Perhaps it’s the person who imagines themselves blessed with a special power to see things that others don’t who is “glassy-eyed”? Although this superior perspicacity evidently doesn’t extend to reading others’ attitudes. Responding to advocates of remaining in the EU by insisting that they are deluded is every bit as puerile as asserting that all 1,000,000+ SNP voters are mindless devotees of some “Braveheart” cult.

    The fact that some entitlements in UK may be higher than the EU minimum is easily explained by the fact that there are forces at play other than just EU regulation. Market forces, for example, which dictate that there is a price that suitably experienced and qualified people will not pay for a job.

    As to the rest; trade is good. Trade is not neoliberalsim. Nor even capitalism.

    My point, which you seem to have missed completely, is that there is absolutely nothing to be gained by getting rid of the EU only to find ourselves with something far worse. Unburden yourself of the inane notion that the world is divided into Europhobes and Europhiles and you might be better able to see that.

    1. Atypical Scot

      No offense was intended, but I can see you taken it, so I apologise for that.

      I understand your point, and it presents two questions, the second being of most import;

      1. How are Tories bad with their austerity, privatisation and laissez faire economics, but the EU, using the same policy instruments as the Tories good?

      Tory bashing is a fun sport, but don’t be fooled, their ‘evil’ policies are not plucked from the evil tree out the back of No.10.

      Rather they follow a philosophy, that of neoliberalism. So does the EU.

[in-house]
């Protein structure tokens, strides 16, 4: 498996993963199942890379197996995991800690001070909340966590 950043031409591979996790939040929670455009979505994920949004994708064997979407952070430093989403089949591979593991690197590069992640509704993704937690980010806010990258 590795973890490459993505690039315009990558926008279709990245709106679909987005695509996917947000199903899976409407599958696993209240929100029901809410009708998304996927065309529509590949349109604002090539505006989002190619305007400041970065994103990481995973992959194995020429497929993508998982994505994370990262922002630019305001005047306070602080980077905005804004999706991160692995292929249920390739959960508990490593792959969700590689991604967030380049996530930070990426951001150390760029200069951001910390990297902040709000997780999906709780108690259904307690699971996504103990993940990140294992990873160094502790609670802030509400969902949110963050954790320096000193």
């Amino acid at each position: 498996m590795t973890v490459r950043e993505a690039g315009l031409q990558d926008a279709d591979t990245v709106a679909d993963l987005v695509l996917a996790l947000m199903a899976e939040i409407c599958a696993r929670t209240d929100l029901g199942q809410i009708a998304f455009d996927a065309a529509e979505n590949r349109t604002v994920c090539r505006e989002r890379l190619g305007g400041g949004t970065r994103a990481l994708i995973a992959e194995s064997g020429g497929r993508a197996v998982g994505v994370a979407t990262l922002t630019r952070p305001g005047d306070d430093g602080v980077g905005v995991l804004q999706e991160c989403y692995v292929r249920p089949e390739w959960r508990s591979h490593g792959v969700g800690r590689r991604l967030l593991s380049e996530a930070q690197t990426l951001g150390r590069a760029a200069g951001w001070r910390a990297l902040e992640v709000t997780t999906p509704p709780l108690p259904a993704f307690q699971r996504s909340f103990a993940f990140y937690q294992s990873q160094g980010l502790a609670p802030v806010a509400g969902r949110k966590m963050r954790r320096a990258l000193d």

I do urge you to take a look at the first and second link regarding this.

      2. Unless the recent scenario with Calmac was pleasing to you, I’d suggest there is a something to gain from leaving the EU. It is EU policy to open all public procurement to private bidders. From April this year, public procurement contracts are to be broken up to ensure at least some of the contract goes to a private bidder (This measure only takes place when the contract on offer hits a currently undisclosed value, which may be adjustable)

      The last link I posted is the EU public procurement pages which explains this, please read.

      If that is meaningless to you, or in you believe that is meaningless to 1,000,000+ SNP supporters I remain baffled.

        1. Atypical Scot

          Cripes – Unbelievable, that’s the most transparent document I’ve read regarding this issue.

          We all hate the idea of TTIP right? Mostly because it gives US corporations access to EU public procurement and the ability to sue public authorities for loss of profit.

          As the link you provided clearly states;

          ‘Compensation may be awarded for full damages, typically lost profit, in situations where it is clear that the complainant would have won the contract,’

          Exactly the same thing as TTIP, just not including US corporations – staggering!

          The quest for growth of capitalism is unquenchable it seems, there is no escape – but wait! The EU can place tariffs on Chinese steel. How is it there can be such mercantilism on show regarding Chinese imports, but protectionism cannot be afforded to member states? Probably because China won’t reciprocate. F. Hollande recently wrote off TTIP on behalf of France for this very reason – the US is unwilling to reciprocate by opening it’s own public procurement to EU states.

          There is no unquestionable reason for this, it is a policy strategy instrument – to take as much public ownership out the hands of individual states to follow the neoliberal ideology – part of which is fiscal consolidation.

          The notion that this is not the same as TTIP but by the EU is ludicrous, so why is EU membership not questioned by the same people who rail against TTIP?

          Cheers for the link kibitzer.